Trump's real constituency: The Super Rich
They should be. The bills now before the House and Senate don't simply favor the well-off over the middle class and the poor. They advantage certain kinds of extremely rich people over Americans who work for salaries and wages, including some rather affluent people who draw those old-fashioned things called paychecks. Even Karl Marx would be astonished at how far Republicans are willing to go to benefit capital over labor.
All sorts of deductions used by the middle and upper-middle classes are being thrown over the side to pay for a cut in the nominal corporate tax rate from 35 percent to 20 percent, which is especially helpful to the biggest stockholders -- and, in the House version, to relieve those struggling millionaire and billionaire heirs and heiresses from the horrible burdens of the estate tax. (The Senate version would reduce but not eliminate the tax.)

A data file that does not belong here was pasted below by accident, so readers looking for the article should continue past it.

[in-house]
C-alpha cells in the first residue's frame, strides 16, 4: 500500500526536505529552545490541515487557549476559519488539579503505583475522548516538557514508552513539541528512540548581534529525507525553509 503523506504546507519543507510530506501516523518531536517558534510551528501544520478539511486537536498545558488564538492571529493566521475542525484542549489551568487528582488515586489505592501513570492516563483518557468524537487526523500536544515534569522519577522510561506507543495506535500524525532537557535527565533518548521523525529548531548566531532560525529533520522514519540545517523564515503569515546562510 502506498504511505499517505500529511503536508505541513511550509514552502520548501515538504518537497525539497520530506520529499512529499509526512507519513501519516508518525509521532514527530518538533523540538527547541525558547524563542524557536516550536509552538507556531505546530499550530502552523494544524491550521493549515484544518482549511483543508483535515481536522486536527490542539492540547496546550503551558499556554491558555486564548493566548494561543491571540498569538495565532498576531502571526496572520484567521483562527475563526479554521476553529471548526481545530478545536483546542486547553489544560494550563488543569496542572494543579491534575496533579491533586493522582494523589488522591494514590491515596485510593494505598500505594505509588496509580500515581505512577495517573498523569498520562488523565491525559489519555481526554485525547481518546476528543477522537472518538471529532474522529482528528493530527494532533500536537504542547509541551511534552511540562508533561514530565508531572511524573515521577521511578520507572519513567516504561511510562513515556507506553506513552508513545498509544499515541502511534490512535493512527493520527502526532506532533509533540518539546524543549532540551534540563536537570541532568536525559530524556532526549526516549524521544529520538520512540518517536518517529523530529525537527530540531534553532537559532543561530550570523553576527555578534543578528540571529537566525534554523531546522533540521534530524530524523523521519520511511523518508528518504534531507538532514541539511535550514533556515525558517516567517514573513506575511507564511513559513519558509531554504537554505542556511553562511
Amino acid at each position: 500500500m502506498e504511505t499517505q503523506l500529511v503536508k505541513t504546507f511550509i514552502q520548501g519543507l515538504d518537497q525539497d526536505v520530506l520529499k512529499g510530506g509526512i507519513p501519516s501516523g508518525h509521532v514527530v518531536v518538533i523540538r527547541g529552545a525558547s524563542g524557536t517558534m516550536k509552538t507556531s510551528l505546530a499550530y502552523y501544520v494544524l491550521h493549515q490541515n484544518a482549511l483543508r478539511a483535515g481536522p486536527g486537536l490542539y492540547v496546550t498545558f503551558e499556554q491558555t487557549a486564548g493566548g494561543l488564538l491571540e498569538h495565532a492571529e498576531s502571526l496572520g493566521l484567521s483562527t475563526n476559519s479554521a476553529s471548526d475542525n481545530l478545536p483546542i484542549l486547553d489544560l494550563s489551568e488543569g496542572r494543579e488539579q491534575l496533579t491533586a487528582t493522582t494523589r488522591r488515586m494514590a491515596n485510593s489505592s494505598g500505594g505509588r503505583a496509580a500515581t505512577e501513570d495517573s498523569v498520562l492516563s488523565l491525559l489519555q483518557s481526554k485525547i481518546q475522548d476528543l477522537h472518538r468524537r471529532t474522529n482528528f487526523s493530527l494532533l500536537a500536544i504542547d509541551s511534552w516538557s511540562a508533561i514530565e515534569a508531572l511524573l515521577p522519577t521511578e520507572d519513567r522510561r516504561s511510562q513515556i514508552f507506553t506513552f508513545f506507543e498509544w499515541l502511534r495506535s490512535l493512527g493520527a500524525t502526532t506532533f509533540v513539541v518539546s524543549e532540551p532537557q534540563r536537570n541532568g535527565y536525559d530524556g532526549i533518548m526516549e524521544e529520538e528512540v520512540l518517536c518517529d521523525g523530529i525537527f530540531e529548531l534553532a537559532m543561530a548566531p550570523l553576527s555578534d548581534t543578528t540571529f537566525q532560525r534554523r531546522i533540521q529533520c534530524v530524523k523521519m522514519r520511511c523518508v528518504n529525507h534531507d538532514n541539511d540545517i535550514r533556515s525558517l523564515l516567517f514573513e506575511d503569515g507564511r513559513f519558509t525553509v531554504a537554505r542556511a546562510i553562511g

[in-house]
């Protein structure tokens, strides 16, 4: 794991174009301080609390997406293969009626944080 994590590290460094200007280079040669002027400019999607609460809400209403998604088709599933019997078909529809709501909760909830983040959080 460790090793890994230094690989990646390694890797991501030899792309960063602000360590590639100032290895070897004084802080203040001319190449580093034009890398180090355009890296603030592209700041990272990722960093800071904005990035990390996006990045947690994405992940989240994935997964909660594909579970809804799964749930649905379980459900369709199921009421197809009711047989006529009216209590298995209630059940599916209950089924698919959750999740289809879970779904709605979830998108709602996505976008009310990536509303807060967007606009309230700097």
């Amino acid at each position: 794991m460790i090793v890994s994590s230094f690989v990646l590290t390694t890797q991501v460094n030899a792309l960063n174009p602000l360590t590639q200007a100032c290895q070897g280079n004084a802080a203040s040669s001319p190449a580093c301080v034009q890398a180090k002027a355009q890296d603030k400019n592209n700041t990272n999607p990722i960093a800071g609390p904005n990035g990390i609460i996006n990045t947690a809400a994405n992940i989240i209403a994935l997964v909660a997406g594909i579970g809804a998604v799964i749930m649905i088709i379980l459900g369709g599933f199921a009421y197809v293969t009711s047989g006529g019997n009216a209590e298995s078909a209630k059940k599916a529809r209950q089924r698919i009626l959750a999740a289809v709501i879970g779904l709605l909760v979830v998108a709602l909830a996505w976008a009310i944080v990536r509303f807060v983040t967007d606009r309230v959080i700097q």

Repealing various tax breaks might be justified if these proposals actually simplified the tax code to make it fairer. But in many ways, this concoction makes the code even more complex with all its special provisions for "pass-through" income and the like. That's another big lie in this deal: The GOP never cared about simplification. It just wants to further the interests of its flushest friends.
Oh, yes, and Republicans, who would demand that Hillary Clinton disclose every penny of her high school earnings from lawnmowing or baby-sitting, won't think of asking Trump to release his tax returns so we can know how many benefits he might sign into law for himself.
The Trump regime is not all that innovative. It hides its policies behind divisive rhetoric about kneeling NFL players -- NFL owners will profit from the bill, by the way -- and immigrants. This is the sort of thing right-wing authoritarians have done for decades. It never turns out well.
E.J. Dionne's email address is firstname.lastname@example.org. Twitter: @EJDionne.
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